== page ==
July 8 (UPI) -- A federal judge on Thursday sentenced attorney Michael Avenatti to 2 1/2 years in prison for his attempt to extort more than $20 million from Nike.
U.S. District Judge Paul Gardephe of the Southern District of New York described Avenatti's behavior as "outrageous" during the sentencing hearing, according to CNN.
"Mr. Avenatti had become drunk on the power of his platform, or what he perceived his platform to be."
A jury convicted Avenatti, 50, of three counts in February 2020 after he threatened to release damaging information about Nike if the company didn't pay $1.5 million to a client who had the information. He also said Nike must retain him and another person for between $15 million and $25 million to conduct an internal investigation.
"I betrayed my own values, my friends, my family and myself," Avenatti told the judge Thursday. "I, and I alone, have destroyed my career, my relationships, my life."
Police arrested Avenatti in March 2019, hours after he tweeted about a news conference he planned to hold to release the damaging information.
Amateur basketball coach Gary Franklin hired Avenatti to represent him, making allegations that Nike asked him to make secret cash payments to the families of good players, a violation of NCAA rules. He said he wanted to stop the alleged payments and corruption.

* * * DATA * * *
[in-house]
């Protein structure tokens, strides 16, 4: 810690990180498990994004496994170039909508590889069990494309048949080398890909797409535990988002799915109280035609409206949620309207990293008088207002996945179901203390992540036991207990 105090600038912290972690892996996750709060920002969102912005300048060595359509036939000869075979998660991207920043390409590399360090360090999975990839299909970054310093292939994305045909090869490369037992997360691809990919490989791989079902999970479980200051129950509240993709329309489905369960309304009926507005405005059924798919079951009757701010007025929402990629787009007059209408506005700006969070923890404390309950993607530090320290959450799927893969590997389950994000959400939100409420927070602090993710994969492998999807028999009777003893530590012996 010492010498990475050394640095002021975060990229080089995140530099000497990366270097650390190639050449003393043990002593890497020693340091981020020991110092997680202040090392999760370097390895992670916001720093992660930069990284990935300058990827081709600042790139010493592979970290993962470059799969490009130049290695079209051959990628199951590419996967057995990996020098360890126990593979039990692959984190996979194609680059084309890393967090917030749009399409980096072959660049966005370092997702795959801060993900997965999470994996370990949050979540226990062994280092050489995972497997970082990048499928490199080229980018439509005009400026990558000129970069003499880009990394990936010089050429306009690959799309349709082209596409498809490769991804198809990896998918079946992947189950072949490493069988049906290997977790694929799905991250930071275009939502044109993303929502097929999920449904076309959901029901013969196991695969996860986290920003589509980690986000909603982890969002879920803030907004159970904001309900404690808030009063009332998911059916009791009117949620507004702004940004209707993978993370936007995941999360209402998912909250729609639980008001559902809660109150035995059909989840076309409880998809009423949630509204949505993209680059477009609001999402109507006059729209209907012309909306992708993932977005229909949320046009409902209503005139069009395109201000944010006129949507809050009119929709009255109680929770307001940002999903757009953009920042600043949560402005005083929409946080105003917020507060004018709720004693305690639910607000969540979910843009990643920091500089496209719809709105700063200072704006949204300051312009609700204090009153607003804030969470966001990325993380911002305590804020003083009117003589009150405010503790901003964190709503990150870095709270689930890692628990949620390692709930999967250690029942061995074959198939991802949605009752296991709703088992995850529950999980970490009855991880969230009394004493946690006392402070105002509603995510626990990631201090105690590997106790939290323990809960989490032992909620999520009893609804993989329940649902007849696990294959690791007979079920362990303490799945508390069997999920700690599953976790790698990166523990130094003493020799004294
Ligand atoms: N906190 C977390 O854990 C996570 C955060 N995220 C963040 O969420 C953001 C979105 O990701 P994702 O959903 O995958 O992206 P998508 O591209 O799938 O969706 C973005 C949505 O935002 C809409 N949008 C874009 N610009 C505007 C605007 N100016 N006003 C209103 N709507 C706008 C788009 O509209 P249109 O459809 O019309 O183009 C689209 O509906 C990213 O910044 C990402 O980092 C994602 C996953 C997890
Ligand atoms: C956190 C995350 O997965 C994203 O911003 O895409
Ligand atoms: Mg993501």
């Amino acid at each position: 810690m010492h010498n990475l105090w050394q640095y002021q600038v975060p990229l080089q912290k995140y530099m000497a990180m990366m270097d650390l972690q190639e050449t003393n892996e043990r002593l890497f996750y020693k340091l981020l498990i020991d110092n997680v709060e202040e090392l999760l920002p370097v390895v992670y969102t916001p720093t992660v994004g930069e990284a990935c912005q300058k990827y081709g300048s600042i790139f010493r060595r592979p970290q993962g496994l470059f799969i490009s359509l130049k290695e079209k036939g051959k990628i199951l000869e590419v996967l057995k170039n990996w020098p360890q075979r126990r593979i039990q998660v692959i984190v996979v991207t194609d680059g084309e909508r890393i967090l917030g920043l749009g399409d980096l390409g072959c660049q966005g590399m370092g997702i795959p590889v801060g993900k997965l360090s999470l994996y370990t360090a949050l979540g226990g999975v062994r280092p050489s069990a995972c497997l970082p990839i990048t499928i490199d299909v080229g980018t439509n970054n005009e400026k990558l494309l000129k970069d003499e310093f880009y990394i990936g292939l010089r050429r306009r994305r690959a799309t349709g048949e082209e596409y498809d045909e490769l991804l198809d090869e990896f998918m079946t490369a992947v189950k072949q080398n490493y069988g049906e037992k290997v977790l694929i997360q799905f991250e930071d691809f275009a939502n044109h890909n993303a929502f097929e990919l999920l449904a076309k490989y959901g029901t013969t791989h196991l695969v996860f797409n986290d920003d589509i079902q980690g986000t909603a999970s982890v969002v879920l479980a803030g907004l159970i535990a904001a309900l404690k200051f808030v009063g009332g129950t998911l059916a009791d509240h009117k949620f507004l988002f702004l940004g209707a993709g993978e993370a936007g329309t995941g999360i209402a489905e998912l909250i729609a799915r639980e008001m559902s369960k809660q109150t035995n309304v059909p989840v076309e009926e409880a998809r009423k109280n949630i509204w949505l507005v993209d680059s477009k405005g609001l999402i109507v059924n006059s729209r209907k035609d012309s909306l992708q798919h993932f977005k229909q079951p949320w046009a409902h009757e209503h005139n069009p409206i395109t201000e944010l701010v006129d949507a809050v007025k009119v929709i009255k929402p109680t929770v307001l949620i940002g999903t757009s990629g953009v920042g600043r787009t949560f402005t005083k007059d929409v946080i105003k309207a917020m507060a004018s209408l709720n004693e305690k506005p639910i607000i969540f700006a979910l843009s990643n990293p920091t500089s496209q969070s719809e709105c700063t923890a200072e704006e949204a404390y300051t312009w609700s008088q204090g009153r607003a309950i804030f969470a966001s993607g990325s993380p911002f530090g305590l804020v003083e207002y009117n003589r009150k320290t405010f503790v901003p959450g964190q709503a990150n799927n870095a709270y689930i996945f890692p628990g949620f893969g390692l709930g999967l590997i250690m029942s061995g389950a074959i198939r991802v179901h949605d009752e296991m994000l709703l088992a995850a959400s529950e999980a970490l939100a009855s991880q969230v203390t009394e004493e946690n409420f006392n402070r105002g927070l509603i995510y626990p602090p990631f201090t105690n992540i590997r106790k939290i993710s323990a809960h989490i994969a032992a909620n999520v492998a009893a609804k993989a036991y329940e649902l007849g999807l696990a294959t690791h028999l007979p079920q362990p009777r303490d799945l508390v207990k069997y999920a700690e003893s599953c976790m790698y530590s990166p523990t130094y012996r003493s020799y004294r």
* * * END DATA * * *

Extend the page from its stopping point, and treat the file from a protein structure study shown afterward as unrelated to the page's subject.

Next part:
Prosecutors asked the judge for a sentence of eight years, while defense attorneys sought a six-month imprisonment.
Avenatti represented Daniels amid a scandal in which former President Donald Trump's former personal lawyer, Michael Cohen, paid her $130,000 to keep quiet about an affair she said she had with Trump after he married Melania Trump. The scandal resulted in campaign finance convictions for Cohen because he made the hush-money payment in the days leading up to the 2016 presidential election.
In another case, in Los Angeles, a federal grand jury indicted him on 36 counts of fraud, perjury, failure to pay taxes, embezzlement and other financial crimes for allegedly stealing millions from five clients through a group of shell companies and bank accounts.